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Senator says WH economic adviser faked a bad connection to get Trump off the phone

Posted: 9:33 AM, Nov 22, 2017
Updated: 2017-11-22 18:03:48Z

Sen. Tom Carper said that the White House's chief economic adviser Gary Cohn faked a bad connection to get President Donald Trump off of the phone during a conversation about tax reform.

The Delaware Democrat said on CNN Wednesday that he had been meeting with Cohn, White House Legislative Affairs Director Marc Short, and a few other members of the administration and moderate Democrats when the President called in from his Asia trip. Carper noted that it was "nice of him" to call in, but claimed "15 minutes later, the President (was) still talking."

"I said, 'Gary, why don't you do this, just take the phone from, you know, your cell phone back and just say, Mr. President, you're brilliant, but we're losing contact, and I think we're going to lose you now, so good-bye," Carper recounted.

 

 

"That's what he did, and he hung up," he continued. "And then we went back to having the kind of conversation where we needed to, where they asked the right kind of questions, looking for consensus and common ground and I think we identified a little bit."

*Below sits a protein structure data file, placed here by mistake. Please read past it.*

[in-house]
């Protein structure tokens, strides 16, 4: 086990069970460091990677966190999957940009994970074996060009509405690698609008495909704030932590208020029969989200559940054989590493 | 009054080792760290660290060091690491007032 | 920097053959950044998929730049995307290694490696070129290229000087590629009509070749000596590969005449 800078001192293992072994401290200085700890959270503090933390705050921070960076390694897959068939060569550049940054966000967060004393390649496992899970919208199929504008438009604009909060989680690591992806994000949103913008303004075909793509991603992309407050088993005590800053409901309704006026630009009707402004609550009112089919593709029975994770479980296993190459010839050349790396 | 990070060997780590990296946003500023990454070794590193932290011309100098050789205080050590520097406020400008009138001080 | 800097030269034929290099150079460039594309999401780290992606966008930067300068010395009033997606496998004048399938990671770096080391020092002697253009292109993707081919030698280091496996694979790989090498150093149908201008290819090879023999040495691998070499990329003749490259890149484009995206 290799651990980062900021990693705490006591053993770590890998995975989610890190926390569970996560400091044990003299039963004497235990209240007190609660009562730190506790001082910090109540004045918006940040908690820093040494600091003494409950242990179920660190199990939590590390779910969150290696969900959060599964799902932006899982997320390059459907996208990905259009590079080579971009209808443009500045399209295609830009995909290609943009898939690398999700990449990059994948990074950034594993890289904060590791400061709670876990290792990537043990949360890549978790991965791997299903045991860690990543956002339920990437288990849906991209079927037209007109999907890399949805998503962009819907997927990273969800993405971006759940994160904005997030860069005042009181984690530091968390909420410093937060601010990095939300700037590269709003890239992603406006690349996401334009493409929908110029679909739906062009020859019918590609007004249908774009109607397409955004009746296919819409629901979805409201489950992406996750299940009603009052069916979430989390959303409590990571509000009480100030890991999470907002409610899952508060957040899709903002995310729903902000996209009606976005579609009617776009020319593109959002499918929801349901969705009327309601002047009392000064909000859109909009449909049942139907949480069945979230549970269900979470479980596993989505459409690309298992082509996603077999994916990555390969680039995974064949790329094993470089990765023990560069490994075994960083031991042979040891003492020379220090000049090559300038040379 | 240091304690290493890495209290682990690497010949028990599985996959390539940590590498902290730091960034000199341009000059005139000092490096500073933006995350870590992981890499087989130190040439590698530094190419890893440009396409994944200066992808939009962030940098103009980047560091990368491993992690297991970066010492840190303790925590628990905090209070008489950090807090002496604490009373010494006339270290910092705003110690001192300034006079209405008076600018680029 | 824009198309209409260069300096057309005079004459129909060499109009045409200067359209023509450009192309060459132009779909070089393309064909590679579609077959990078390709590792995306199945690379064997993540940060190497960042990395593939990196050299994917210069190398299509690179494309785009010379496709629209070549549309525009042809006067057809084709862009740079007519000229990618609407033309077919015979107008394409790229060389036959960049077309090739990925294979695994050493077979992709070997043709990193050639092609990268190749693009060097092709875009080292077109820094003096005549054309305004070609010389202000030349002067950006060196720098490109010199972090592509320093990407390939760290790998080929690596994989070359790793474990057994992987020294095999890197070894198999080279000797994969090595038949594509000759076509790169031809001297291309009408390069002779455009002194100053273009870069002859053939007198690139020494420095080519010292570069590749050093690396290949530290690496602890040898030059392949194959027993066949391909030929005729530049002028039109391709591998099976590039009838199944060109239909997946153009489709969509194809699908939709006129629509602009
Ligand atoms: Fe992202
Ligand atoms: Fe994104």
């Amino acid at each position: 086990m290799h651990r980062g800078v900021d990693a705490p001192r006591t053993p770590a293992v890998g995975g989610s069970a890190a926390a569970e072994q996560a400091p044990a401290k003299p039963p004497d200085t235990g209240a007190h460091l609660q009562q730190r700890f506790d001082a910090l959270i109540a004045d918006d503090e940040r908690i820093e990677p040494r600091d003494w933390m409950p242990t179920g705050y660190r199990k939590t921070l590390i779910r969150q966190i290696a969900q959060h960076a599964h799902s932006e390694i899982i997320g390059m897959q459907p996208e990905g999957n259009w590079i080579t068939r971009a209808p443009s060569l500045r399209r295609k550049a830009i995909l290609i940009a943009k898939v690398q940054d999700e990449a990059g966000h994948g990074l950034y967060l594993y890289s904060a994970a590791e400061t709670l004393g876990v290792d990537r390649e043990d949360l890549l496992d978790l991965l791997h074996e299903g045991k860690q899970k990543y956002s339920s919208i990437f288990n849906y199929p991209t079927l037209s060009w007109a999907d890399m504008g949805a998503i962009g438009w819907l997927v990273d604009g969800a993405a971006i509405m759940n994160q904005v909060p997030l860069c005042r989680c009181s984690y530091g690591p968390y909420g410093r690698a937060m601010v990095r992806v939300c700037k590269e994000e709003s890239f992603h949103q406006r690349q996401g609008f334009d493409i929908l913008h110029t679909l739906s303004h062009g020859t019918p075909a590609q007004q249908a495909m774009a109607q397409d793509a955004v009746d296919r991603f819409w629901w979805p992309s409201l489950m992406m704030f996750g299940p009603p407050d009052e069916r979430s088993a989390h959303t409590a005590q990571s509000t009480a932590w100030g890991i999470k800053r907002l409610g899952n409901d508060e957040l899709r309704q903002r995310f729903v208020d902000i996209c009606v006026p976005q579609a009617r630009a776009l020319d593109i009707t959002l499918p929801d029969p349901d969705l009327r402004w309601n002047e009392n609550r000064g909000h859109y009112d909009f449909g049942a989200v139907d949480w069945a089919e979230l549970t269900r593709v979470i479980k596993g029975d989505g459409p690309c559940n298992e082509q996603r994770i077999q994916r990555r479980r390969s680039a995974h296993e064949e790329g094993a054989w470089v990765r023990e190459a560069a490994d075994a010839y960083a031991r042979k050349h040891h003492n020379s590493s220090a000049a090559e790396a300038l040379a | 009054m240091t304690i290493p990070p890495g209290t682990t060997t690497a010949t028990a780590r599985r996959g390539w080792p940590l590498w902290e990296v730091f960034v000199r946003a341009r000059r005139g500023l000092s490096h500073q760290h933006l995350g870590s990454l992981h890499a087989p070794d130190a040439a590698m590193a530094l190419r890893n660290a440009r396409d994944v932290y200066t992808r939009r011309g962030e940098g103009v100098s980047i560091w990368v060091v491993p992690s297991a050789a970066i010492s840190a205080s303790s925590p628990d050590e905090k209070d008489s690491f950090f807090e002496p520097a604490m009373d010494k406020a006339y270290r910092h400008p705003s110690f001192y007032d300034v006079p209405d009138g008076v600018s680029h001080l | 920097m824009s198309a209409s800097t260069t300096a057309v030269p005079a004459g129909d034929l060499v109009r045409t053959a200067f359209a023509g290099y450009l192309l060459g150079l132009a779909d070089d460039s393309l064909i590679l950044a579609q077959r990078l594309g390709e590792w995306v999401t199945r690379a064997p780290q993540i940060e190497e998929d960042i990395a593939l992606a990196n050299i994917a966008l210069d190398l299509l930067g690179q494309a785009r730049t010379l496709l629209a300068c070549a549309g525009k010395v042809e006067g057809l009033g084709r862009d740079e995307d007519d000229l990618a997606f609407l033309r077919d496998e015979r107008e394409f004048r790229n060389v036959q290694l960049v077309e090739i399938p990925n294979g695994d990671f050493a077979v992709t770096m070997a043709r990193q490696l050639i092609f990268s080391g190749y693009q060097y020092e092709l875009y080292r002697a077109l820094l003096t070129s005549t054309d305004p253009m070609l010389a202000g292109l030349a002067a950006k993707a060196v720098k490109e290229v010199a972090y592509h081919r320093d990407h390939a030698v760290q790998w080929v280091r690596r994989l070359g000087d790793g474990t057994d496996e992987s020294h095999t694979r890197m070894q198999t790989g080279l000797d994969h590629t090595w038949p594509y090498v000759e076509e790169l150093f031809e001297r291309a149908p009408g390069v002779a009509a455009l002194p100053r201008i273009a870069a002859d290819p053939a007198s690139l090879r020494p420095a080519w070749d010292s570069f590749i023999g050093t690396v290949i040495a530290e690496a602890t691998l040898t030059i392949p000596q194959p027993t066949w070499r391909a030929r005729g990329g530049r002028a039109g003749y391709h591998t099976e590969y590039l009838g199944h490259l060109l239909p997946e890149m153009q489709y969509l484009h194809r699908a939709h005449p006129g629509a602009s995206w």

A source in the room disputed Carper's recollection of the events, telling CNN that while Carper did say Cohn should "tell (Trump) he's brilliant and hang up," he did not suggest faking a bad connection. Cohn then walked away from the table while still talking on the phone and left the room, the source said.

However, when pressed by CNN's John Berman as to whether Cohn "faked a bad connection to get" Trump off the phone, Carper said he did.

"I don't want to throw him under the bus, but yes," he affirmed.

A White House spokesman disputed Carper's account, saying it was "completely false," and telling CNN that Cohn "left the room and continued to speak with the President privately for several minutes before they concluded the call."

It is not the first time that Cohn has seemed in contention with Trump. In the wake of racially charged deadly violence in Charlottesville, Virginia, Cohn told the Financial Times that Trump's handling of the protests caused him "distress." He said the administration "can and must do better" to condemn hate groups.

Former White House chief strategist Steve Bannon said Cohn should have resigned after that public rebuke of the President.

"I'm obviously talking about Gary Cohn and some other people, that if you don't like what he's doing, and you don't agree with it, you have an obligation to resign," he told CBS' "60 Minutes."